Also found in: Dictionary, Thesaurus, Legal, Acronyms, Encyclopedia, Wikipedia.
An international organization consisting of a large majority of the nations in the world. Its mission is to promote peace, international development, human rights and global health. It formerly helped prepare colonies for independence. It was established in 1945 following the end of World War II.
Farlex Financial Dictionary. © 2012 Farlex, Inc. All Rights Reserved
United Nationsan international organization consisting of most of the world's countries whose primary objective is the maintenance of world peace and security and the promotion of social harmony and economic development. The UN operates a number of satellite agencies, including the Food and Agriculture Organization, the INTERNATIONAL LABOUR ORGANIZATION and the UNITED NATIONS CONFERENCE ON TRADE AND DEVELOPMENT, and works closely with other international bodies such as the WORLD BANK and the WORLD TRADE ORGANIZATION.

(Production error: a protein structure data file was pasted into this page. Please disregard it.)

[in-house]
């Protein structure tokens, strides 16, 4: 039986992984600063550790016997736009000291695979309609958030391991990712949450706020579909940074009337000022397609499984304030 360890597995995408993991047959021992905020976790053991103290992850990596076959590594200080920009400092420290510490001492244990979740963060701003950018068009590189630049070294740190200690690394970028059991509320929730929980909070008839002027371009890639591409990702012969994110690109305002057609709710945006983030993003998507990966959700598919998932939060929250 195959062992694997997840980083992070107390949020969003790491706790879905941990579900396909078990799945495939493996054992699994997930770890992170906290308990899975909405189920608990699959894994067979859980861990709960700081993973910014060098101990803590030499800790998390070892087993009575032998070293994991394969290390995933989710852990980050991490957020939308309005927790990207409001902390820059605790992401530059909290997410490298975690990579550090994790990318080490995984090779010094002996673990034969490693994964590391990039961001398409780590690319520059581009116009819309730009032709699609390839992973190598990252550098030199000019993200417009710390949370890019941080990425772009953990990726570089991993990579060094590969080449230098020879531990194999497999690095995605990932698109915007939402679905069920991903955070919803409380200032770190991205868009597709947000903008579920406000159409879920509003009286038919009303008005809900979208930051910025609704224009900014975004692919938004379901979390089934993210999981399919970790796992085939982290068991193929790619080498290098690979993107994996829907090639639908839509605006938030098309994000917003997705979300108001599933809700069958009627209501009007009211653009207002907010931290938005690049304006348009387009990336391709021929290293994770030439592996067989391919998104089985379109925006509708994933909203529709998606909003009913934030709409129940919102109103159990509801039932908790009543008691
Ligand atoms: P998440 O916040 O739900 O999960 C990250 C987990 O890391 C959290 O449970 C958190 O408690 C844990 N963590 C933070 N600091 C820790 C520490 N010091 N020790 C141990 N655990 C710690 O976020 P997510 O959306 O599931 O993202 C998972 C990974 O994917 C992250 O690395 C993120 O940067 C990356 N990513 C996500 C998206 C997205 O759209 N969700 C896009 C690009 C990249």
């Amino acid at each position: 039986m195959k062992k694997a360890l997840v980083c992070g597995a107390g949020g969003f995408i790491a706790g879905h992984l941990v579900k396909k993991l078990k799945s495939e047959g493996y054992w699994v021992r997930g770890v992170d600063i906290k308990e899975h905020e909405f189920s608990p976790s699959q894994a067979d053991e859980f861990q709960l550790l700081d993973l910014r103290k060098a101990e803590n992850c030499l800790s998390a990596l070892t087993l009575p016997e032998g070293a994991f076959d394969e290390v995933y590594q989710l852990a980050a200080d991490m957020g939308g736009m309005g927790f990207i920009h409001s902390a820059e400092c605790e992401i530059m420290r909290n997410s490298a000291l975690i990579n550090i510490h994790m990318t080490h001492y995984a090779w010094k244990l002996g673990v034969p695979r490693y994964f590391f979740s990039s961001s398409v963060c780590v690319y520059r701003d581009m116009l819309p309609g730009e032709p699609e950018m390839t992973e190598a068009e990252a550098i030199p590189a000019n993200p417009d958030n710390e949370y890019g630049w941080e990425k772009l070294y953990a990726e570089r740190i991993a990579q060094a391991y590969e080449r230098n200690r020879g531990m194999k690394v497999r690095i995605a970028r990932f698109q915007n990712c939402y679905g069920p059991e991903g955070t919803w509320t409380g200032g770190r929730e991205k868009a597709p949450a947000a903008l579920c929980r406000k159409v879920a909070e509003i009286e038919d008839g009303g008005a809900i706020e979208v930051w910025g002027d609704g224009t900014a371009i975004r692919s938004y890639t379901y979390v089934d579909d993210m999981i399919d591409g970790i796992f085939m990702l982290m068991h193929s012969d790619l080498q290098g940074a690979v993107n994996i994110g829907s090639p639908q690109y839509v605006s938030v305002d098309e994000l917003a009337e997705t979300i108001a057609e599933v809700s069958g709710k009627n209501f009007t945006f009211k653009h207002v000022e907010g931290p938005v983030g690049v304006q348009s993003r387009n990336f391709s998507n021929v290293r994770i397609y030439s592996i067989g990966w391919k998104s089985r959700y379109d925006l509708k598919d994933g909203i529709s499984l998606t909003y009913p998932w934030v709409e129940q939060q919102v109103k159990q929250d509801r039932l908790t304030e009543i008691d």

Collins Dictionary of Business, 3rd ed. © 2002, 2005 C Pass, B Lowes, A Pendleton, L Chadwick, D O’Reilly and M Afferson
United Nations (UN)an association of states that have agreed to abide by the principles originally laid down in a charter (the UN Charter). Its main objectives are the maintenance of international peace and security, the upholding of fundamental human rights in all nations and the promotion of social harmonization and progress amongst all nations. The UN Charter was drawn up by 50 nations and officially created on 24 October 1945. The principal departments of the UN are the General Assembly and the Economic and Social Council, a Trustee-ship Council and a Secretariat. There are also a number of subsidiaries and affiliated bodies working in accordance with the Charter, such as the INTERNATIONAL MONETARY FUND (IMF), the FOOD AND AGRICULTURE ORGANIZATION (FAO), the WORLD TRADE ORGANIZATION (WTO), the WORLD BANK, the UNITED NATIONS CONFERENCE ON TRADE AND DEVELOPMENT (UNCTAD) and the INTERNATIONAL LABOUR OFFICE (ILO).
Collins Dictionary of Economics, 4th ed. © C. Pass, B. Lowes, L. Davies 2005